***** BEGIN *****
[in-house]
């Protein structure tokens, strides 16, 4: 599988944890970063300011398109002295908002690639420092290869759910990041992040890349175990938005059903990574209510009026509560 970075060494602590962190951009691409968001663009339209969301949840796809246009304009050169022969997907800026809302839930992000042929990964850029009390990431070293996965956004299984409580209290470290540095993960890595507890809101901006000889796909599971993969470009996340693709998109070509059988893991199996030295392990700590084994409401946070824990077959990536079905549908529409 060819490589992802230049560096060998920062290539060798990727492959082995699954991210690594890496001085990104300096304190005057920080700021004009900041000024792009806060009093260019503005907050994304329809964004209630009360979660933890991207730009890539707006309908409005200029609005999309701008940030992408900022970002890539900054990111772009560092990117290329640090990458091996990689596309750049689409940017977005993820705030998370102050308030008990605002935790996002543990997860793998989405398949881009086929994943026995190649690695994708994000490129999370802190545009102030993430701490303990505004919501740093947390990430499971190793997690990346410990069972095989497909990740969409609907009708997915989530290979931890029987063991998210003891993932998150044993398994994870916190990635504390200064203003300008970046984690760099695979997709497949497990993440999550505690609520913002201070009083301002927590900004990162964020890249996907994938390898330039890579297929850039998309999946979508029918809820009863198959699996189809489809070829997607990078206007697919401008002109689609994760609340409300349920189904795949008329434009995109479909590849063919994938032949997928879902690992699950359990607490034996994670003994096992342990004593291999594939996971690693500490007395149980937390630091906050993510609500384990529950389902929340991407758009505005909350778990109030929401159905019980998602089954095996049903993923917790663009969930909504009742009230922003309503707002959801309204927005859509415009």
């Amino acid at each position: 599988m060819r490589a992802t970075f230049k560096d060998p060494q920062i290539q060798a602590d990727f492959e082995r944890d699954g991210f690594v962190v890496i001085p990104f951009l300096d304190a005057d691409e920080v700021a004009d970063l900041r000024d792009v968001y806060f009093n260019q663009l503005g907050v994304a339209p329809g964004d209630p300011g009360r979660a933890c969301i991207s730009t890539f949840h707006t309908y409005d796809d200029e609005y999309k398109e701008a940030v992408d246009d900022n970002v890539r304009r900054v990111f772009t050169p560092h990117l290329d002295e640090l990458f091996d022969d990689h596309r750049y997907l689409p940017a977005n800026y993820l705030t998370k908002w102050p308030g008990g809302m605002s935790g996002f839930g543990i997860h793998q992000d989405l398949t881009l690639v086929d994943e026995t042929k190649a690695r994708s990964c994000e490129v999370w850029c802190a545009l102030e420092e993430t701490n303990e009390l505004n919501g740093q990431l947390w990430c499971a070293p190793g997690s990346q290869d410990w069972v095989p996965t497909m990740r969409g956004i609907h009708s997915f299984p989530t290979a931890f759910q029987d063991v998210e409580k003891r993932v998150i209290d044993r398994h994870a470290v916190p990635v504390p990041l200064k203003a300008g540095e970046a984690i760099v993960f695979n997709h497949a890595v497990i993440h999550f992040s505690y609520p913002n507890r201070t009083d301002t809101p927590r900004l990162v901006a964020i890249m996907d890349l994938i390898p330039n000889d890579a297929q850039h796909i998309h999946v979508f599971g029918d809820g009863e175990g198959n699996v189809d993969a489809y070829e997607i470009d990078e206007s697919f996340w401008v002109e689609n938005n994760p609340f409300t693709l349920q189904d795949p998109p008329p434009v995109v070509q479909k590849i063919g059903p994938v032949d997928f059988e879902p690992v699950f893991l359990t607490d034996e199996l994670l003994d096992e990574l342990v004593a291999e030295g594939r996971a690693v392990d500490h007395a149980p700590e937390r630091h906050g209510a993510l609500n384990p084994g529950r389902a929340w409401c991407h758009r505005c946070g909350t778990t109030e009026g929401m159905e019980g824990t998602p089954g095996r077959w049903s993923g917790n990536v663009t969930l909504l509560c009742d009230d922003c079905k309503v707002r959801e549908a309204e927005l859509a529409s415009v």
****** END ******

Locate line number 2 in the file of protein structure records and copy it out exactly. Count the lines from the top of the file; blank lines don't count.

């Protein structure tokens, strides 16, 4: 599988944890970063300011398109002295908002690639420092290869759910990041992040890349175990938005059903990574209510009026509560 970075060494602590962190951009691409968001663009339209969301949840796809246009304009050169022969997907800026809302839930992000042929990964850029009390990431070293996965956004299984409580209290470290540095993960890595507890809101901006000889796909599971993969470009996340693709998109070509059988893991199996030295392990700590084994409401946070824990077959990536079905549908529409 060819490589992802230049560096060998920062290539060798990727492959082995699954991210690594890496001085990104300096304190005057920080700021004009900041000024792009806060009093260019503005907050994304329809964004209630009360979660933890991207730009890539707006309908409005200029609005999309701008940030992408900022970002890539900054990111772009560092990117290329640090990458091996990689596309750049689409940017977005993820705030998370102050308030008990605002935790996002543990997860793998989405398949881009086929994943026995190649690695994708994000490129999370802190545009102030993430701490303990505004919501740093947390990430499971190793997690990346410990069972095989497909990740969409609907009708997915989530290979931890029987063991998210003891993932998150044993398994994870916190990635504390200064203003300008970046984690760099695979997709497949497990993440999550505690609520913002201070009083301002927590900004990162964020890249996907994938390898330039890579297929850039998309999946979508029918809820009863198959699996189809489809070829997607990078206007697919401008002109689609994760609340409300349920189904795949008329434009995109479909590849063919994938032949997928879902690992699950359990607490034996994670003994096992342990004593291999594939996971690693500490007395149980937390630091906050993510609500384990529950389902929340991407758009505005909350778990109030929401159905019980998602089954095996049903993923917790663009969930909504009742009230922003309503707002959801309204927005859509415009």